The problem in this case is that the record does not clearly reflect how the district court resolved Candie's quantity objection to the PSR. The Guidelines provide that the sentencing judge should estimate quantities "[w]hen there is no drug seizure or the amount seized does not reflect the scale of the offense." U.S.S.G. § 2D1.4, comment. (n. 2). Although we have held that drug quantities may not be arbitrarily extrapolated, see United States v. Lawrence, 915 F.2d 402, 408-09 (8th Cir.1990), we have also upheld quantity estimates that were reasonably supported by the evidence reviewed under the clearly erroneous standard. See United States v. Olderbak, 961 F.2d 756, 764 (8th Cir.1992). See also United States v. Marrero, 904 F.2d 251, 262 (5th Cir.), cert. denied, --- U.S. ----, 111 S.Ct. 561, 112 L.Ed.2d 567 (1990). When the defendant has objected to the quantity attributed to him in the PSR, we think that Rule 32(c)(3)(D) requires the district court to make findings that explain how it has resolved this controverted issue.
At the sentencing hearing in this case, the district court announced its ultimate finding before imposing sentence--"there was in excess of 50 kilograms of cocaine ... which would carry an offense level of 36." This ultimate finding followed its comment, "I assume I have no alternative but to accept that evidence," because any other method of determining the appropriate quantity would be arbitrary and capricious. The court did not otherwise explain whether it credited Johnson's estimate that Candie sold 1350 grams of crack during the summer of 1989, or did not fully credit that testimony but was satisfied, for reasons it did not articulate, that the conspiracy was responsible for more than 50 kilograms of cocaine equivalent during the period that Candie was Johnson's partner.3
After sentencing, a two-page document entitled "Court Findings/Determinations Concerning Controverted Matters in Presentence Report" was attached to the PSR. This report states that, "The Court determined the amount of crack cocaine distributed by the defendant was 1,350 grams ... and that the base offense level calculated in the Presentence Report of 36 was correct." Although the report was signed by the Probation Officer, it appears to clarify that the court based its quantity determination on Johnson's trial testimony. However, the question remains whether the district court found Johnson's testimony as to quantities to be credible, a finding that would be virtually unreviewable, or made its ultimate finding as to quantities because "I have no alternative but to accept that evidence," which would be an error of law. Like any other factfinder who assesses witness credibility, the sentencing judge is free to believe all, some, or none of a witness's testimony.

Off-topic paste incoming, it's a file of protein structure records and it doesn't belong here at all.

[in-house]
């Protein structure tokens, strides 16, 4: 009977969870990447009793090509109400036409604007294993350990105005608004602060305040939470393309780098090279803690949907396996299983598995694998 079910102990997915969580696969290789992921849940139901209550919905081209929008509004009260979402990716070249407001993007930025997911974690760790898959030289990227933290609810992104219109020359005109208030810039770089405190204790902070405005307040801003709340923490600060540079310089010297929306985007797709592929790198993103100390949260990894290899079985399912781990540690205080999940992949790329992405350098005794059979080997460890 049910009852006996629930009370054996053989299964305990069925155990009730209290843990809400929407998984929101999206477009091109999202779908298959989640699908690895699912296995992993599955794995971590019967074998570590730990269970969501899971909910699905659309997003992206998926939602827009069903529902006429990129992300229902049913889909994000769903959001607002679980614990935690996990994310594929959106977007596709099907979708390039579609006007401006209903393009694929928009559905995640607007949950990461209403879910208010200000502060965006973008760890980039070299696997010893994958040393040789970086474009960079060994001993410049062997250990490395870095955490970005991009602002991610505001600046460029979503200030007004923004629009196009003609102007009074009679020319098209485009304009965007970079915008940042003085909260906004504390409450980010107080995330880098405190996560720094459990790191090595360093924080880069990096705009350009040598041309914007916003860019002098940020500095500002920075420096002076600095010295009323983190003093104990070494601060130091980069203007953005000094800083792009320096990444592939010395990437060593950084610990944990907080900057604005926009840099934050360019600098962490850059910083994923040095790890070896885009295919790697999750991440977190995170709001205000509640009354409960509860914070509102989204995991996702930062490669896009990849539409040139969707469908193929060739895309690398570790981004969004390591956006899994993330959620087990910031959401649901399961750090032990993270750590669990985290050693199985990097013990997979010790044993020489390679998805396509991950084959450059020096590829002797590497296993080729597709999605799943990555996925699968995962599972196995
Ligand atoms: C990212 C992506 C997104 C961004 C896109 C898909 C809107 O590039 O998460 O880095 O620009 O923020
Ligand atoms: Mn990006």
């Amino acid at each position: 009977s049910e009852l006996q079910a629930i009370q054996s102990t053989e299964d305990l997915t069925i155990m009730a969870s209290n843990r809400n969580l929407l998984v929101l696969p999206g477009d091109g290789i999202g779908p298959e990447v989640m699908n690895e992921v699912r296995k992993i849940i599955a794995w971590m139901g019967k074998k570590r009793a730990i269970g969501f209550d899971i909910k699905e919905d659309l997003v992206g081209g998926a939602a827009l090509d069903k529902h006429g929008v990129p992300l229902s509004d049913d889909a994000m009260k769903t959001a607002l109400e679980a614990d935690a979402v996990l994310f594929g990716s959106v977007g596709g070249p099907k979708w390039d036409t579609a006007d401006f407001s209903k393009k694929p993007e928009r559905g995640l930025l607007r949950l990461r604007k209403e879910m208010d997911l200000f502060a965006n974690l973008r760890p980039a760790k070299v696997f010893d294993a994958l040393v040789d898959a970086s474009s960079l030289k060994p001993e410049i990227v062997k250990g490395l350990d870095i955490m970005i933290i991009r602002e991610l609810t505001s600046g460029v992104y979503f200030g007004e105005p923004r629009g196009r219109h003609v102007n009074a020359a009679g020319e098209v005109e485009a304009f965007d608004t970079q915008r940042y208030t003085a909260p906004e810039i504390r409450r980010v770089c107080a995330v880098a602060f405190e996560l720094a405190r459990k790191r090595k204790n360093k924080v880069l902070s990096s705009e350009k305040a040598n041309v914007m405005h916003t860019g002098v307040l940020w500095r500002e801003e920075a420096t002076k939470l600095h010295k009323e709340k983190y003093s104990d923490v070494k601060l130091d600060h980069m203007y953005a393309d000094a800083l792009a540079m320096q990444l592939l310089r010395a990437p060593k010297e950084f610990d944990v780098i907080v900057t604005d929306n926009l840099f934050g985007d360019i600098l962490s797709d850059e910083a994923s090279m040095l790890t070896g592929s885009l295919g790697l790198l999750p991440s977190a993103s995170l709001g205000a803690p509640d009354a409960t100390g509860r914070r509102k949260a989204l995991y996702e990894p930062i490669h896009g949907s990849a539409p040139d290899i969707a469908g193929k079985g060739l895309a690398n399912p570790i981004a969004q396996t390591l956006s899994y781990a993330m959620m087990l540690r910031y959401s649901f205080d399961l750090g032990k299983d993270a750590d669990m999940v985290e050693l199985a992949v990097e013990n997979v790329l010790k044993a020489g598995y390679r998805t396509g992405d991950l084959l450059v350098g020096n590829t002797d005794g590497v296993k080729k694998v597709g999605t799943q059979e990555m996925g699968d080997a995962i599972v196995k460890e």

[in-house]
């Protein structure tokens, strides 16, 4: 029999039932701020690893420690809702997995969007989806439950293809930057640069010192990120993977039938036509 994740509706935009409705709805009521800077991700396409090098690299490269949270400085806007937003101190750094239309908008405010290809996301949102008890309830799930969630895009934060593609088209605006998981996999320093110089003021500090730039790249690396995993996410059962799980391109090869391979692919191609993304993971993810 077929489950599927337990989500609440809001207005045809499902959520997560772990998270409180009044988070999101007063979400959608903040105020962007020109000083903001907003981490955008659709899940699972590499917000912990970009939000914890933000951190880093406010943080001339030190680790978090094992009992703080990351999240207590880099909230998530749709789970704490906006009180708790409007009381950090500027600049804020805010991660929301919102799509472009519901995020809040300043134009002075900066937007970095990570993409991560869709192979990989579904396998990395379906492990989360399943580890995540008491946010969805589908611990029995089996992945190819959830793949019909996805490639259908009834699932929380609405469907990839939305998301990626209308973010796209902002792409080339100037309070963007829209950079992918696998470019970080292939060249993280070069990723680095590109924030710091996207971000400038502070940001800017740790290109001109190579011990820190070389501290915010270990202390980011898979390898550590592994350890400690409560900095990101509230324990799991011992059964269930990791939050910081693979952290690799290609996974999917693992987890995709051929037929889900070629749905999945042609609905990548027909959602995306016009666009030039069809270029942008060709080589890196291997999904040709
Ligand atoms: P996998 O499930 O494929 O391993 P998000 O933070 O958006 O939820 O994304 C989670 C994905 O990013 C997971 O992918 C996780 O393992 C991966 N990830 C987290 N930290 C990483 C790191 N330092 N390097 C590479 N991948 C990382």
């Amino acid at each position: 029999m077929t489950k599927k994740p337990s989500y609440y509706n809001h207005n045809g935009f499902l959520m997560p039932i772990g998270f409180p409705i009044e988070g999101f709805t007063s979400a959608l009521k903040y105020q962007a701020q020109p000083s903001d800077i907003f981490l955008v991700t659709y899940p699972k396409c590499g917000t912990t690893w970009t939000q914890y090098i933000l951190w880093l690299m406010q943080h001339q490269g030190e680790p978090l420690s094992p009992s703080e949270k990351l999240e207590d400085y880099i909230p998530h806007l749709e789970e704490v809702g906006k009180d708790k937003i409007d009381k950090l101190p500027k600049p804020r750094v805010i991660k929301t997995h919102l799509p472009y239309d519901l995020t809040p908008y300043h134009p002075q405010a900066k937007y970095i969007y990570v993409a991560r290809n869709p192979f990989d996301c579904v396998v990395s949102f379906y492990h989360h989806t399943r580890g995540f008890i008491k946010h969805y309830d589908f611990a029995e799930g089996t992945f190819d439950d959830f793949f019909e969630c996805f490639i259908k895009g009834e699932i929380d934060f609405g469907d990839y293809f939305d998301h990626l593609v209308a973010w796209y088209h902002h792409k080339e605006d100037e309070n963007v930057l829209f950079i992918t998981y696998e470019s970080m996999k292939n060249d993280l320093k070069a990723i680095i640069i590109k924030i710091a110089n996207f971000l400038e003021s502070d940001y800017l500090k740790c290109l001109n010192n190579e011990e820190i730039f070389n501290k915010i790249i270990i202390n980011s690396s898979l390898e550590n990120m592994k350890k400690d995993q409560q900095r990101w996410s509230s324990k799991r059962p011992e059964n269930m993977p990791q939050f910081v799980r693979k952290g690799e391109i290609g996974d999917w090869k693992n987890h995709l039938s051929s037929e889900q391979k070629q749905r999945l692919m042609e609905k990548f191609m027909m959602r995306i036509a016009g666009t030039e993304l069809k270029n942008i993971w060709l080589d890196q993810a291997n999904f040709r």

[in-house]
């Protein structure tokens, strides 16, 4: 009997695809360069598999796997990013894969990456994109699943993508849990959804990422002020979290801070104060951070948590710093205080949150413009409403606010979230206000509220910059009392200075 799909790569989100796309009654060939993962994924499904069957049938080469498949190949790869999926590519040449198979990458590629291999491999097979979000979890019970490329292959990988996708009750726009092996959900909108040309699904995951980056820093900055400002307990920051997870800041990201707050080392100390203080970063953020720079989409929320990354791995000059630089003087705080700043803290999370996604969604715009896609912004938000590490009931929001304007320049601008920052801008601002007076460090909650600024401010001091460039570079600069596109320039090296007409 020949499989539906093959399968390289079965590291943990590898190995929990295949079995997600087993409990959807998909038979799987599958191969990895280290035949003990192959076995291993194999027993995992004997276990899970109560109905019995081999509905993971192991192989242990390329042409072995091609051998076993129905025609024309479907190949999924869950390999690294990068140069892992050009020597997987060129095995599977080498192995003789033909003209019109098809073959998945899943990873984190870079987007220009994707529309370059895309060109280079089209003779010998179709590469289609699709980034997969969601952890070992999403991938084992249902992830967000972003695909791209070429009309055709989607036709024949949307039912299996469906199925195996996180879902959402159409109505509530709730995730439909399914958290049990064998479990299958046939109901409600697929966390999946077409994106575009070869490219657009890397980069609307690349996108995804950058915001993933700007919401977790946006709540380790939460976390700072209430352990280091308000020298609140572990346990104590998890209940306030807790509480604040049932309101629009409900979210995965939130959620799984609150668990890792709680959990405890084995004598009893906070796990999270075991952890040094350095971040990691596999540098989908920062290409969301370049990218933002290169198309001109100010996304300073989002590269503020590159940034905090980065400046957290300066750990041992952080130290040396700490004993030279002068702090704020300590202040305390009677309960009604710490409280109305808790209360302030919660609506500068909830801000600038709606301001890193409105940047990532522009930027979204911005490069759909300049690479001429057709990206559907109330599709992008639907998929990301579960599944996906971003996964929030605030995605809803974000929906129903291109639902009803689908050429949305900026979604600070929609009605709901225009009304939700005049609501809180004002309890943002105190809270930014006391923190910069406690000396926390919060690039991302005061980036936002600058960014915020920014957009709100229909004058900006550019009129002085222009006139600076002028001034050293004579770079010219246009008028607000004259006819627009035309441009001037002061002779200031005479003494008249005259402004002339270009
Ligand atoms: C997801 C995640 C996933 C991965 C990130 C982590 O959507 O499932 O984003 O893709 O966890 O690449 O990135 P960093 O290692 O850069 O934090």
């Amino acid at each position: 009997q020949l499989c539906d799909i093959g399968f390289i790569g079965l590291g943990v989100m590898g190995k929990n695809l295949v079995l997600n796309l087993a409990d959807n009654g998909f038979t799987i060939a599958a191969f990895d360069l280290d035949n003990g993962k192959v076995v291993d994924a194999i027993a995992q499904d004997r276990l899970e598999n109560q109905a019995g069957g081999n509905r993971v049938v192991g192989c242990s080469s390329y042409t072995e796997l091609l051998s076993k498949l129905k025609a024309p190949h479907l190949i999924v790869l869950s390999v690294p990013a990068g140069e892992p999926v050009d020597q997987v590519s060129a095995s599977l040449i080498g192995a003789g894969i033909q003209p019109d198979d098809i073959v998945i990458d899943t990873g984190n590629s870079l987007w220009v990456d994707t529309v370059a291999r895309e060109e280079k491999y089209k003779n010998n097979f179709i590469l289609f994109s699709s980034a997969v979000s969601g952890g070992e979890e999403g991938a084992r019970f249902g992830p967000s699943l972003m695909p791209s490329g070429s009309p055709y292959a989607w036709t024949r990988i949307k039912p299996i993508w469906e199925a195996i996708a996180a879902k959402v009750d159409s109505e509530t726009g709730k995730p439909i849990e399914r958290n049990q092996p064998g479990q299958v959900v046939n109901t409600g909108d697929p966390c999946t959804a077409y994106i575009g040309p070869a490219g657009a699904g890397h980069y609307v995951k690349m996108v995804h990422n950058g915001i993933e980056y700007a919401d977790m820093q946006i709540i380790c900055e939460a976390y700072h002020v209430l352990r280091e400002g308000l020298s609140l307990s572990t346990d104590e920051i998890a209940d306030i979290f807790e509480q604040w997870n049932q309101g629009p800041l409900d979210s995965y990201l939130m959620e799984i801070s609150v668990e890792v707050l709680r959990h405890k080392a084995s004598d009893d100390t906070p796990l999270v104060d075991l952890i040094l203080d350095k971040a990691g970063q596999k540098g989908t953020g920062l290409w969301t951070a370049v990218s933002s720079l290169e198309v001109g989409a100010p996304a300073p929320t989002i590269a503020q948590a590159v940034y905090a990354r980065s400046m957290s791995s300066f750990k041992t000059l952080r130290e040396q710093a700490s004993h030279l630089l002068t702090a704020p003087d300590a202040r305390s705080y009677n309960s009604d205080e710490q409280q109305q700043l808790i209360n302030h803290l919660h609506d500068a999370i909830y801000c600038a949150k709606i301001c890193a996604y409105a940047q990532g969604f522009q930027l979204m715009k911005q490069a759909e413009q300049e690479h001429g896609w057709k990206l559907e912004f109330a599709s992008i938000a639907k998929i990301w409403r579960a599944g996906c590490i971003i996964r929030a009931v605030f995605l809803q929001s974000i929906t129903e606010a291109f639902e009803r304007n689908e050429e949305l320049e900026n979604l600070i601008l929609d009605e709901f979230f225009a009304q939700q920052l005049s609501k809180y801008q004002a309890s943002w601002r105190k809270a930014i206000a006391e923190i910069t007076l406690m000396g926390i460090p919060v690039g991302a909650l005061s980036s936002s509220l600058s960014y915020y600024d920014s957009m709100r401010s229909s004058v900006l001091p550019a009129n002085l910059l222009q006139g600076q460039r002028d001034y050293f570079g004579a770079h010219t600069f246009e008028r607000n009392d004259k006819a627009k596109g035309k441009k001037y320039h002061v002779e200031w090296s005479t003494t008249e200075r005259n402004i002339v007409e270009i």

Although we are extremely reluctant to impose additional procedures on the district court, strict compliance with Rule 32(c)(3)(D)'s requirement that the court make a finding as to each controverted material fact in the PSR is essential to meaningful appellate review and the fairness of the sentencing process. See United States v. Granados, 962 F.2d 767, 771-72 (8th Cir.1992). Accordingly, without expressing any opinion as to the credibility of Johnson's quantity testimony or the correctness of Candie's sentence, we vacate that sentence and remand for resentencing.
Consistent with 21 U.S.C. § 841(b)(1)(B), the Guidelines' Drug Equivalency Tables provide that one gram of crack cocaine is equivalent to 100 grams of cocaine powder for purposes of determining base offense levels. See U.S.S.G. § 2D1.1 comment. (n. 10). The Guidelines prescribe a base offense level of 36 when the offense involves at least 50 kilograms but less than 150 kilograms of cocaine equivalent. See U.S.S.G. § 2D1.1(c)(4)
Candie also argues that the government abused the Sentencing Guidelines and violated his rights to due process and equal protection by charging him with a series of small sales and then basing his sentence on much larger drug quantities. This argument is without merit. Candie was charged with participation in a conspiracy, and the quantities used to determine his sentence were based upon Johnson's trial testimony as to the scope of that conspiracy. The Guidelines mandate this "real offense" approach to the sentencing of conspirators, and it does not violate the Constitution. See U.S.S.G. § 2D1.4(a) comment. (n. 1); United States v. Payne, 940 F.2d 286, 293 (8th Cir.), cert. denied sub nom. Bogan v. United States, --- U.S. ----, 112 S.Ct. 616, 116 L.Ed.2d 638 (1991)
For example, Johnson testified that he and Candie purchased about 25 kilograms of cocaine in Chicago, Kansas City, and Houston between April 1989 and June 1990. Even if some of this cocaine was converted into only 400-500 grams of crack to meet the conspiracy's crack competitors during the summer of 1989, the conspiracy still functioned at a base offense level of 36